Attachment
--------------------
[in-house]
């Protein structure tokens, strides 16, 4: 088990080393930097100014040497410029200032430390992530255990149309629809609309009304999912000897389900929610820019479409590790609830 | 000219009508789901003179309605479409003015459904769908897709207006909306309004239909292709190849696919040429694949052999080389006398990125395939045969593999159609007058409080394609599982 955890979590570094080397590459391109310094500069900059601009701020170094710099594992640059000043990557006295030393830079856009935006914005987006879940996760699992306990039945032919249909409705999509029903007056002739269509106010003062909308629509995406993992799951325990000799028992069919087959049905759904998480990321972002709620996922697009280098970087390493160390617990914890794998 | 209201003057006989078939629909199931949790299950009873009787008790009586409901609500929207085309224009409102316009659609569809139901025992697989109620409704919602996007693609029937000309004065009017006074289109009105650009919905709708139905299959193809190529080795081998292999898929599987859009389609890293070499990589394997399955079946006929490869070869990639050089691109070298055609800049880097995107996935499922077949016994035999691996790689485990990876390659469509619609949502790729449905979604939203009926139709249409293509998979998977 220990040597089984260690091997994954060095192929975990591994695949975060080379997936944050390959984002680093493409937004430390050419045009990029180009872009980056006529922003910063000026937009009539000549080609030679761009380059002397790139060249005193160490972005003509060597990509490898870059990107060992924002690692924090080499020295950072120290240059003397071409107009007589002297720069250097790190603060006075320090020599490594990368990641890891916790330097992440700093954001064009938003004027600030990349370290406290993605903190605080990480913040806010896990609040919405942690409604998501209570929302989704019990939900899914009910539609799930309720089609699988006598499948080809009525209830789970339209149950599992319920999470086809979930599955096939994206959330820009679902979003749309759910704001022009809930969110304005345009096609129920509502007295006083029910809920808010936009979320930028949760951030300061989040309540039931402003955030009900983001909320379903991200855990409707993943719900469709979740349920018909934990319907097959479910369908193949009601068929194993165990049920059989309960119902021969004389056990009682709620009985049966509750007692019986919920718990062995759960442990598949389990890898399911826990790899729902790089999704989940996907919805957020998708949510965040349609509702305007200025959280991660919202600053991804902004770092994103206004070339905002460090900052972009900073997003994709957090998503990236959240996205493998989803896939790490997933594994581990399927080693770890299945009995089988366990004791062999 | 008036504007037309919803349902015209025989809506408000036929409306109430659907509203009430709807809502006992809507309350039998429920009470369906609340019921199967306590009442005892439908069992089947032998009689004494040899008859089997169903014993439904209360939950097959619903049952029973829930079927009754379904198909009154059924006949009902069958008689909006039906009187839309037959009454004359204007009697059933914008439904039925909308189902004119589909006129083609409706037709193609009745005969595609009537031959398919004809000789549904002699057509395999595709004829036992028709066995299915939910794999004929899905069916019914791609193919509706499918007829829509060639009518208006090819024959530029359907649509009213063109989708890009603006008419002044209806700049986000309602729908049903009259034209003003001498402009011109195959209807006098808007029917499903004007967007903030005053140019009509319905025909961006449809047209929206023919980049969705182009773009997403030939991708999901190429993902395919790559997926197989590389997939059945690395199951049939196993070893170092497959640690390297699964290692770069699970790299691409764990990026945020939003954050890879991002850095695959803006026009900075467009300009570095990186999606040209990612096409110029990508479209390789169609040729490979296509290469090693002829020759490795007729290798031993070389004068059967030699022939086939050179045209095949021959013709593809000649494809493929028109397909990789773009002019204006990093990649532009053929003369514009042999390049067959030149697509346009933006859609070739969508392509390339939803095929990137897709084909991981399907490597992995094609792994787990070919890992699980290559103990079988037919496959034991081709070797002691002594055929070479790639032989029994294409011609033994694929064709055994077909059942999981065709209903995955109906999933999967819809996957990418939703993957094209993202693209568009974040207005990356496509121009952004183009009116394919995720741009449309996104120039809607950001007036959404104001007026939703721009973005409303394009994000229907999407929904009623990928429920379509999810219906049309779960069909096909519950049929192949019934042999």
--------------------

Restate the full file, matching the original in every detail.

[in-house]
């Protein structure tokens, strides 16, 4: 088990080393930097100014040497410029200032430390992530255990149309629809609309009304999912000897389900929610820019479409590790609830 | 000219009508789901003179309605479409003015459904769908897709207006909306309004239909292709190849696919040429694949052999080389006398990125395939045969593999159609007058409080394609599982 955890979590570094080397590459391109310094500069900059601009701020170094710099594992640059000043990557006295030393830079856009935006914005987006879940996760699992306990039945032919249909409705999509029903007056002739269509106010003062909308629509995406993992799951325990000799028992069919087959049905759904998480990321972002709620996922697009280098970087390493160390617990914890794998 | 209201003057006989078939629909199931949790299950009873009787008790009586409901609500929207085309224009409102316009659609569809139901025992697989109620409704919602996007693609029937000309004065009017006074289109009105650009919905709708139905299959193809190529080795081998292999898929599987859009389609890293070499990589394997399955079946006929490869070869990639050089691109070298055609800049880097995107996935499922077949016994035999691996790689485990990876390659469509619609949502790729449905979604939203009926139709249409293509998979998977 220990040597089984260690091997994954060095192929975990591994695949975060080379997936944050390959984002680093493409937004430390050419045009990029180009872009980056006529922003910063000026937009009539000549080609030679761009380059002397790139060249005193160490972005003509060597990509490898870059990107060992924002690692924090080499020295950072120290240059003397071409107009007589002297720069250097790190603060006075320090020599490594990368990641890891916790330097992440700093954001064009938003004027600030990349370290406290993605903190605080990480913040806010896990609040919405942690409604998501209570929302989704019990939900899914009910539609799930309720089609699988006598499948080809009525209830789970339209149950599992319920999470086809979930599955096939994206959330820009679902979003749309759910704001022009809930969110304005345009096609129920509502007295006083029910809920808010936009979320930028949760951030300061989040309540039931402003955030009900983001909320379903991200855990409707993943719900469709979740349920018909934990319907097959479910369908193949009601068929194993165990049920059989309960119902021969004389056990009682709620009985049966509750007692019986919920718990062995759960442990598949389990890898399911826990790899729902790089999704989940996907919805957020998708949510965040349609509702305007200025959280991660919202600053991804902004770092994103206004070339905002460090900052972009900073997003994709957090998503990236959240996205493998989803896939790490997933594994581990399927080693770890299945009995089988366990004791062999 | 008036504007037309919803349902015209025989809506408000036929409306109430659907509203009430709807809502006992809507309350039998429920009470369906609340019921199967306590009442005892439908069992089947032998009689004494040899008859089997169903014993439904209360939950097959619903049952029973829930079927009754379904198909009154059924006949009902069958008689909006039906009187839309037959009454004359204007009697059933914008439904039925909308189902004119589909006129083609409706037709193609009745005969595609009537031959398919004809000789549904002699057509395999595709004829036992028709066995299915939910794999004929899905069916019914791609193919509706499918007829829509060639009518208006090819024959530029359907649509009213063109989708890009603006008419002044209806700049986000309602729908049903009259034209003003001498402009011109195959209807006098808007029917499903004007967007903030005053140019009509319905025909961006449809047209929206023919980049969705182009773009997403030939991708999901190429993902395919790559997926197989590389997939059945690395199951049939196993070893170092497959640690390297699964290692770069699970790299691409764990990026945020939003954050890879991002850095695959803006026009900075467009300009570095990186999606040209990612096409110029990508479209390789169609040729490979296509290469090693002829020759490795007729290798031993070389004068059967030699022939086939050179045209095949021959013709593809000649494809493929028109397909990789773009002019204006990093990649532009053929003369514009042999390049067959030149697509346009933006859609070739969508392509390339939803095929990137897709084909991981399907490597992995094609792994787990070919890992699980290559103990079988037919496959034991081709070797002691002594055929070479790639032989029994294409011609033994694929064709055994077909059942999981065709209903995955109906999933999967819809996957990418939703993957094209993202693209568009974040207005990356496509121009952004183009009116394919995720741009449309996104120039809607950001007036959404104001007026939703721009973005409303394009994000229907999407929904009623990928429920379509999810219906049309779960069909096909519950049929192949019934042999």